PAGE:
The government was completely unprepared for the scale and nature of the crisis, which turned out to be not a regular cyclical downturn, but the first powerful systemic crisis. Before the Great Depression, it was considered that the economy can naturally recover without any governmental interventions and that the crises, in fact, destroy only weak and inefficient enterprises, providing more advantages for the strong and effective ones (Polanyi 242). The economic downturn of 1929 made economists and politicians revise their traditional strategies and change the perspective on the concept of self-regulating economy.

The New Deal

When Roosevelt won the election in 1932, he started to undertake actions to save the country from the crisis and its adverse consequences. With unprecedented speed, the Banking Act of 1933 was drafted and passed by the Congress. On June 21, 1933, it was signed by the president. This law is now the foundation of the US banks’ work. Its main provisions are aimed at strengthening the stability of the banking system and preventing banking crises. According to the act, commercial banks were prohibited from speculating with stocks, since such operations jeopardized the safety of depositors’ funds (Carpenter et al. 5). It meant the separation of commercial banks from the investment banks, which could issue shares for industrial corporations and trade them but could not accept deposits (Carpenter et al. 5).

The Fed was authorized to control banks and prohibited them from paying interest on current accounts. Moreover, the Fed set certain limits for the size of interest on time deposits. It severely limited the risk-taking behaviors of bankers willing to promise high interest rates for profitable speculation (Romer 765). Exchange credit was also subject to the regulation as it played a negative role in the stock market crash of 1929 (Romer 774). Additionally, in May 1933, the Security Act against dubious and fraudulent combinations exploiting the public’s confidence came into force. Companies issuing their securities to the market became liable to provide complete and reliable information about the state of their financial affairs (Kim 132). Later, these urgent measures were deployed into the system of legislation at the federal level and led to the creation of the Securities and Exchange Commission, which still plays the role of the state’s central instrument in controlling the issue and the securities market.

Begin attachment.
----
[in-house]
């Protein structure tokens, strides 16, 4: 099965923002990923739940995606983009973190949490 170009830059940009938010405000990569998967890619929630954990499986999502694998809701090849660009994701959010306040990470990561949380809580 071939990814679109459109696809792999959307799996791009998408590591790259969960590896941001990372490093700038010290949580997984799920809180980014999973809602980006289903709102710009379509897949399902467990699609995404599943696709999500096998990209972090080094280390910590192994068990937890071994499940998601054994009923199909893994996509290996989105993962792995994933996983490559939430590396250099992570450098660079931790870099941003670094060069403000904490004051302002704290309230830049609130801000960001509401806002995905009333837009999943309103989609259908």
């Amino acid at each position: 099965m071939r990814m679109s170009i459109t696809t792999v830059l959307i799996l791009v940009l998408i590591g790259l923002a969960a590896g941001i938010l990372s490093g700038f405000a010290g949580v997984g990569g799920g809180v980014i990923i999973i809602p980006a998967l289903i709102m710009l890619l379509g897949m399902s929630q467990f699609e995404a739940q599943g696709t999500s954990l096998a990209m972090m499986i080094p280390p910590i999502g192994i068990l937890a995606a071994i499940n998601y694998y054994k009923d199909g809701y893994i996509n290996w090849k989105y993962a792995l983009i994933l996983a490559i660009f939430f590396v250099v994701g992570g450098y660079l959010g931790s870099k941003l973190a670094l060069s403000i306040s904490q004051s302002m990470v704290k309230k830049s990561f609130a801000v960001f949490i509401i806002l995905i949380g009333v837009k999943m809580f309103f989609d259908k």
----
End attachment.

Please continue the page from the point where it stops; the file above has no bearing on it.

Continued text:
By 1938, the average annual increase in the national GDP was 8% (Crafts and Fearon 285). The statistical numbers make it clear that new reforms and measures undertaken by the US government to alleviate the negative consequences of the Great Depression were successful. The findings of the literature review and the evaluation of the economic crisis make it clear that the identification of the nature of economic crises is an important part of the economic analysis as such because it helps national authorities avoid mistakes committed by their predecessors.

The example of the Great Depression shows that during an economic crisis, many misbalances accumulated in the financial and economic systems during a boom period become escalated. It is apparent that measures, which monetary and fiscal authorities can undertake to overcome the crisis, largely depend on their economic views, as well as on the intellectual environment that supports these views. Moreover, the case of the Great Depression convincingly demonstrates that in addition to monetary, financial, technological and other factors, the expectations of the private sector regarding the success of the authorities’ policy to overcome the crisis have a significant influence on the dynamics of key macroeconomic indicators. The reduction in the uncertainty and the increase in the degree of trust to the authorities’ actions lead to a more rapid recovery of economic relations between economic entities and the resumption of economic growth.

Works Cited

Alcidi, Cinzia, and Daniel Gros. “Great Recession Versus Great Depression: Monetary, Fiscal and Banking Policies.” Journal of Economic Studies, vol. 38, no. 6, 2011, pp. 673-690.

Carpenter, David H., et al.. 2016, Web.

Crafts, Nicholas and Peter Fearon. “Lessons from the 1930s Great Depression.” Oxford Review of Economic Policy, vol. 26, no. 3, 2010, pp. 285–317.

Government Publishing Office. Web.

Encyclopedia.com, Web.

Kim, Kab Lae. “A Study on Rule 145 of The Securities Act of 1933: How to Provide Clarity and Predictability in Rule 145 Transactions.” Akron Law Review, vol. 40, pp. 131-173.

Polanyi, Karl. The Great Transformation. Beacon Press, 1985.

Romer, Christina. “What Ended the Great Depression?” The Journal of Economic History, vol. 52, no. 4, 1992, pp. 757-784.

Smiley, Gene. The Concise Encyclopedia of Economics, Web.

White, Eugene N. “The Stock Market Boom and Crash of 1929 Revisited.” Journal of Economic Perspectives, vol. 4, no. 2, 1990, pp. 67–83.